• Oh my, thank your sister so much for this! It’s funny, but when I mention my condition to most people, they usually say, “I’ve never heard of this before.” One even said to me something to the effect that it was all in my head (all in my neck, actually: *cough*) and I just needed a more positive outlook. So it’s very comforting to hear from others who have dystonia and who know what it’s like.

        I hope your sister stays well. The injections sound very unpleasant, but I used to undergo acupuncture in my neck, hoping it would reduce the pain. It really didn’t, though it did do wonders for my arthritic shoulder and hips. 😛 Anyway, better a shot in the neck than have to endure the pain and the feeling that my head is being tugged to the right all the time. The dystonia in the voice box is very interesting—my cousin also has a form of dystonia that causes her eyelids to flutter, as well as the condition in her neck. The neurologist who initially examined me said all of the patients she’s diagnosed with the problem are women over 40, so I suspect there is a big sisterhood of dystonia sufferers out there! Thank you again, Doug!

        • Perhaps you two should become e-mail pals! I know I hadn’t heard of it when she first told me what she has, It seems my family is prone to have rare diseases – she has that and I have Wegener’s granulomatosis.

          • If she’s interested, I’d like that!

            Dystonia is bad enough; I can’t imagine what it’s like to have granulomatosis. I don’t know of anyone in my family besides my cousin who has dystonia, and her neurologist (the one I’m seeing in April) says it’s not known to be hereditary. Then again, not very much research has been done on the condition, so maybe in five years they’ll decide it is genetic. But I certainly hope my kids don’t ever get this!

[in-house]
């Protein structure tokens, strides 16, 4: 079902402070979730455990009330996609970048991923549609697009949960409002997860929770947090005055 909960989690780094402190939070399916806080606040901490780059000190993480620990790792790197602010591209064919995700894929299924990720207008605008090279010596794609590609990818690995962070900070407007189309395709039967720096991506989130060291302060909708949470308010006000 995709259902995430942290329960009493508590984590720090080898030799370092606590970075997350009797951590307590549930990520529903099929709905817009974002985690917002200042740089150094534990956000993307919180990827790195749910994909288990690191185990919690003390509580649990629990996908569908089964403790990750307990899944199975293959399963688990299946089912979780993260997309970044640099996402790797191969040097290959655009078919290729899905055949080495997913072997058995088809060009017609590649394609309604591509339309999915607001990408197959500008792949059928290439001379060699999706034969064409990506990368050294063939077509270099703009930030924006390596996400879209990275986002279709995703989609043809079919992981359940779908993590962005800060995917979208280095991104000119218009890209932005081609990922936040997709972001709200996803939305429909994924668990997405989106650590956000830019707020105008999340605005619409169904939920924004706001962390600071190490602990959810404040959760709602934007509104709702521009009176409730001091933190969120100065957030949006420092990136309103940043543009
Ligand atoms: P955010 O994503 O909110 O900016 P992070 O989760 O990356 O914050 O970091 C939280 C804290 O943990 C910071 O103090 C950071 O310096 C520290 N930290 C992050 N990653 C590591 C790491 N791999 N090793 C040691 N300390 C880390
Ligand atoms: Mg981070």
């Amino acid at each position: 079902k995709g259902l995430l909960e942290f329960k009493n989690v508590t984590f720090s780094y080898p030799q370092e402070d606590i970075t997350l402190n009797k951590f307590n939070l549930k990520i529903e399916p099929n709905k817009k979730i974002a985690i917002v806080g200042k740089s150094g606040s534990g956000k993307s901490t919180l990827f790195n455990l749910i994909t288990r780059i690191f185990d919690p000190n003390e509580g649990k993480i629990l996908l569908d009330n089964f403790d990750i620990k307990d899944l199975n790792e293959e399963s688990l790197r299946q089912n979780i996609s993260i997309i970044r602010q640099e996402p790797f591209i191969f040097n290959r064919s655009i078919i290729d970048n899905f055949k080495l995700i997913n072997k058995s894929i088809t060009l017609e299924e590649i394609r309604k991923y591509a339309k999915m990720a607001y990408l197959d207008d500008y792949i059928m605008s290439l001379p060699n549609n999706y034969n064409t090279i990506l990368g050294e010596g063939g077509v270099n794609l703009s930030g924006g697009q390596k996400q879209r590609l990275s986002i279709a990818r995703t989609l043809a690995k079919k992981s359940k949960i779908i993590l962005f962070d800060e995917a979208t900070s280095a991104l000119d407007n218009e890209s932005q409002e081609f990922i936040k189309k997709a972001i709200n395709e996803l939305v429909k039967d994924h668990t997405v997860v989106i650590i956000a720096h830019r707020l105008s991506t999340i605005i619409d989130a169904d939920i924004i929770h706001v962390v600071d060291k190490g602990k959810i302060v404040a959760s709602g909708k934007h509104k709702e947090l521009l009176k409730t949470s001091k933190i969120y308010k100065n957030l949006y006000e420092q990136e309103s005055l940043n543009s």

• My condition isn’t thought to be hereditary, but they don’t really know yet what causes it. Fortunately, they know how to treat it because before something like 92% of people who came down with it died within two years! I’ll check with my sister. (Sent her a message just now. If she’s interested, I’ll give you my email address so you can contact me to get her e-mail address….)

    • My sister is a very good person and her pets have always been treated very well. I’m happy she decided to get another shelter cat, though she thought it would be some time before she was ready to have another one. She missed having a cat around the house, though, and decided it was time. Saki proved her right!

    • Yes, one never knows what they will do. Their personalities quickly become known! When I brought Louie the ginger cat home from the shelter (he was about five years old, a street wise tom), the first thing he did was walk over to the kitchen cabinets, open and inspect what was inside. Within minutes, he had examined the ind=sides of every cabinet in the house, and I just stood there, shocked and surprised that he made himself perfectly at home with so little effort! LOL!

    • Me, too! She hadn’t planned on getting a new kitty so soon after Molly’s death, but she realized how much she missed having a little furbuddy. She originally thought she’d get another tuxedo kitty, but Saki won the shelter kitty lotto. It’s proven to be a good decision! I’m happy for my sister and know Saki will be a very loved kitty for the rest of her life!